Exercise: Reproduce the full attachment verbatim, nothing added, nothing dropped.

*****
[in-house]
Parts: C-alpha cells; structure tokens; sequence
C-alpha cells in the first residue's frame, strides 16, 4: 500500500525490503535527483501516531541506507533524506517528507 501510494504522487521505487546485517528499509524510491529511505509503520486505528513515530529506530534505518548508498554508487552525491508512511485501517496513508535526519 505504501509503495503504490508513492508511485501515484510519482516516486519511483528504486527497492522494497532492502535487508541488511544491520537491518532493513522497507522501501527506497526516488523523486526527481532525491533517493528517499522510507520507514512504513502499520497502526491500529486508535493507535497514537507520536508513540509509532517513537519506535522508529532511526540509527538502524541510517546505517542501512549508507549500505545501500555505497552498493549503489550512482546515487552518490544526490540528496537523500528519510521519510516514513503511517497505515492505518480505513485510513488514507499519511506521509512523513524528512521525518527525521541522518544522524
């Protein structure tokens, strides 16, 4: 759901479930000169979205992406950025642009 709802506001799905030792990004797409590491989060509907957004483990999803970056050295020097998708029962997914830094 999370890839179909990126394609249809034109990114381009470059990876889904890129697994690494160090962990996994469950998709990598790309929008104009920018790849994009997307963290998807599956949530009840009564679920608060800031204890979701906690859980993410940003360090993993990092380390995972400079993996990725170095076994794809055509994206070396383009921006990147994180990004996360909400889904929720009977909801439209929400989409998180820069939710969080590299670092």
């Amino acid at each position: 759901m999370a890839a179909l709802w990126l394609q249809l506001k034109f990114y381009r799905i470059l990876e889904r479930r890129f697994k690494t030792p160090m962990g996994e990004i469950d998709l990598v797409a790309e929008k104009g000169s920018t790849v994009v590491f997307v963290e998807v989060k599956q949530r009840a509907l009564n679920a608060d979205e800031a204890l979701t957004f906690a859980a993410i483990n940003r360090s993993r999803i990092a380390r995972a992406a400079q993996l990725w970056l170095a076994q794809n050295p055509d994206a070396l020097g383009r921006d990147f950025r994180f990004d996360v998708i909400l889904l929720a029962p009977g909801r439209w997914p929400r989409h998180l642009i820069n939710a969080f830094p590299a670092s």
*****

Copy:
[in-house]
Parts: C-alpha cells; structure tokens; sequence
C-alpha cells in the first residue's frame, strides 16, 4: 500500500525490503535527483501516531541506507533524506517528507 501510494504522487521505487546485517528499509524510491529511505509503520486505528513515530529506530534505518548508498554508487552525491508512511485501517496513508535526519 505504501509503495503504490508513492508511485501515484510519482516516486519511483528504486527497492522494497532492502535487508541488511544491520537491518532493513522497507522501501527506497526516488523523486526527481532525491533517493528517499522510507520507514512504513502499520497502526491500529486508535493507535497514537507520536508513540509509532517513537519506535522508529532511526540509527538502524541510517546505517542501512549508507549500505545501500555505497552498493549503489550512482546515487552518490544526490540528496537523500528519510521519510516514513503511517497505515492505518480505513485510513488514507499519511506521509512523513524528512521525518527525521541522518544522524
């Protein structure tokens, strides 16, 4: 759901479930000169979205992406950025642009 709802506001799905030792990004797409590491989060509907957004483990999803970056050295020097998708029962997914830094 999370890839179909990126394609249809034109990114381009470059990876889904890129697994690494160090962990996994469950998709990598790309929008104009920018790849994009997307963290998807599956949530009840009564679920608060800031204890979701906690859980993410940003360090993993990092380390995972400079993996990725170095076994794809055509994206070396383009921006990147994180990004996360909400889904929720009977909801439209929400989409998180820069939710969080590299670092």
């Amino acid at each position: 759901m999370a890839a179909l709802w990126l394609q249809l506001k034109f990114y381009r799905i470059l990876e889904r479930r890129f697994k690494t030792p160090m962990g996994e990004i469950d998709l990598v797409a790309e929008k104009g000169s920018t790849v994009v590491f997307v963290e998807v989060k599956q949530r009840a509907l009564n679920a608060d979205e800031a204890l979701t957004f906690a859980a993410i483990n940003r360090s993993r999803i990092a380390r995972a992406a400079q993996l990725w970056l170095a076994q794809n050295p055509d994206a070396l020097g383009r921006d990147f950025r994180f990004d996360v998708i909400l889904l929720a029962p009977g909801r439209w997914p929400r989409h998180l642009i820069n939710a969080f830094p590299a670092s």